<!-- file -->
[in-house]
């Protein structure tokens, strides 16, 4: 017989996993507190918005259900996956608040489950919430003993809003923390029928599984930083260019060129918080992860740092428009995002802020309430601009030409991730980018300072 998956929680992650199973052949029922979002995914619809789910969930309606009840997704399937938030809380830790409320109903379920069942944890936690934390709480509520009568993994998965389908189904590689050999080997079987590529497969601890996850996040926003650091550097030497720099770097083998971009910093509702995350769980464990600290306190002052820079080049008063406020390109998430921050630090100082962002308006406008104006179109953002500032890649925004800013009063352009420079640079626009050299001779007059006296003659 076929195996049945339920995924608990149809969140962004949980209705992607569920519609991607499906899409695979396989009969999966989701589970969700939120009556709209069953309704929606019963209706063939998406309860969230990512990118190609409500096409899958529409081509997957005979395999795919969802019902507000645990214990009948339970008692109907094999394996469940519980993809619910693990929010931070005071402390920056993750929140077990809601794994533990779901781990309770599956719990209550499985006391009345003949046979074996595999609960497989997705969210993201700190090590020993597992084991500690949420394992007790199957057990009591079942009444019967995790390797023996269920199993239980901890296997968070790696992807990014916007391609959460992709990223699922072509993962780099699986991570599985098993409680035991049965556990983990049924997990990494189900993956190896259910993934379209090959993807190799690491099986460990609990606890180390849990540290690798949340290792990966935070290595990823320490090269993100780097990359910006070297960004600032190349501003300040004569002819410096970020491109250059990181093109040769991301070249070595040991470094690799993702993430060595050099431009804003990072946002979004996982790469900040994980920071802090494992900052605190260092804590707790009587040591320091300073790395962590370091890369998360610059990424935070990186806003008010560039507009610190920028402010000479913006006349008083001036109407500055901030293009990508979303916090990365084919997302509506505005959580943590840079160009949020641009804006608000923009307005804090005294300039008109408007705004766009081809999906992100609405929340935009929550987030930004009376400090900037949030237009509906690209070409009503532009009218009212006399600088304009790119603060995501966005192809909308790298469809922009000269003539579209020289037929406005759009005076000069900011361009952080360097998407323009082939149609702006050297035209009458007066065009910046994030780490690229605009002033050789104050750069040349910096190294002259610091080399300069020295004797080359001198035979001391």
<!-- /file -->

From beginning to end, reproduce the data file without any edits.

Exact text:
[in-house]
């Protein structure tokens, strides 16, 4: 017989996993507190918005259900996956608040489950919430003993809003923390029928599984930083260019060129918080992860740092428009995002802020309430601009030409991730980018300072 998956929680992650199973052949029922979002995914619809789910969930309606009840997704399937938030809380830790409320109903379920069942944890936690934390709480509520009568993994998965389908189904590689050999080997079987590529497969601890996850996040926003650091550097030497720099770097083998971009910093509702995350769980464990600290306190002052820079080049008063406020390109998430921050630090100082962002308006406008104006179109953002500032890649925004800013009063352009420079640079626009050299001779007059006296003659 076929195996049945339920995924608990149809969140962004949980209705992607569920519609991607499906899409695979396989009969999966989701589970969700939120009556709209069953309704929606019963209706063939998406309860969230990512990118190609409500096409899958529409081509997957005979395999795919969802019902507000645990214990009948339970008692109907094999394996469940519980993809619910693990929010931070005071402390920056993750929140077990809601794994533990779901781990309770599956719990209550499985006391009345003949046979074996595999609960497989997705969210993201700190090590020993597992084991500690949420394992007790199957057990009591079942009444019967995790390797023996269920199993239980901890296997968070790696992807990014916007391609959460992709990223699922072509993962780099699986991570599985098993409680035991049965556990983990049924997990990494189900993956190896259910993934379209090959993807190799690491099986460990609990606890180390849990540290690798949340290792990966935070290595990823320490090269993100780097990359910006070297960004600032190349501003300040004569002819410096970020491109250059990181093109040769991301070249070595040991470094690799993702993430060595050099431009804003990072946002979004996982790469900040994980920071802090494992900052605190260092804590707790009587040591320091300073790395962590370091890369998360610059990424935070990186806003008010560039507009610190920028402010000479913006006349008083001036109407500055901030293009990508979303916090990365084919997302509506505005959580943590840079160009949020641009804006608000923009307005804090005294300039008109408007705004766009081809999906992100609405929340935009929550987030930004009376400090900037949030237009509906690209070409009503532009009218009212006399600088304009790119603060995501966005192809909308790298469809922009000269003539579209020289037929406005759009005076000069900011361009952080360097998407323009082939149609702006050297035209009458007066065009910046994030780490690229605009002033050789104050750069040349910096190294002259610091080399300069020295004797080359001198035979001391």